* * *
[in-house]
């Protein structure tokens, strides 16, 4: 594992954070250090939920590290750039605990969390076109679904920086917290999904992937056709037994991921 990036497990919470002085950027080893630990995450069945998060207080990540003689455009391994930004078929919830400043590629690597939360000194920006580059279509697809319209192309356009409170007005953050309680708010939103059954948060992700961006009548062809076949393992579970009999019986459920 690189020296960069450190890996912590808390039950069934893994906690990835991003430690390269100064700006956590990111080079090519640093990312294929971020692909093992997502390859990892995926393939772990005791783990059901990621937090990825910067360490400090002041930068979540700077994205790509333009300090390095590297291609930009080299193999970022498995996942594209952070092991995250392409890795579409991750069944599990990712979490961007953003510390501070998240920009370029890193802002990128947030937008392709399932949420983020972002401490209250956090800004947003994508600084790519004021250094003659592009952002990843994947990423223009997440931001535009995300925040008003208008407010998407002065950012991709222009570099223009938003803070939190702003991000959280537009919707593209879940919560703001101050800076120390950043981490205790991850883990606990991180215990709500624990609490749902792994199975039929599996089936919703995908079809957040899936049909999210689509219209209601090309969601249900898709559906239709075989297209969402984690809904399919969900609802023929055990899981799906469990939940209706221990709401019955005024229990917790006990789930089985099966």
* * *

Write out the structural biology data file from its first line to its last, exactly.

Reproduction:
[in-house]
């Protein structure tokens, strides 16, 4: 594992954070250090939920590290750039605990969390076109679904920086917290999904992937056709037994991921 990036497990919470002085950027080893630990995450069945998060207080990540003689455009391994930004078929919830400043590629690597939360000194920006580059279509697809319209192309356009409170007005953050309680708010939103059954948060992700961006009548062809076949393992579970009999019986459920 690189020296960069450190890996912590808390039950069934893994906690990835991003430690390269100064700006956590990111080079090519640093990312294929971020692909093992997502390859990892995926393939772990005791783990059901990621937090990825910067360490400090002041930068979540700077994205790509333009300090390095590297291609930009080299193999970022498995996942594209952070092991995250392409890795579409991750069944599990990712979490961007953003510390501070998240920009370029890193802002990128947030937008392709399932949420983020972002401490209250956090800004947003994508600084790519004021250094003659592009952002990843994947990423223009997440931001535009995300925040008003208008407010998407002065950012991709222009570099223009938003803070939190702003991000959280537009919707593209879940919560703001101050800076120390950043981490205790991850883990606990991180215990709500624990609490749902792994199975039929599996089936919703995908079809957040899936049909999210689509219209209601090309969601249900898709559906239709075989297209969402984690809904399919969900609802023929055990899981799906469990939940209706221990709401019955005024229990917790006990789930089985099966």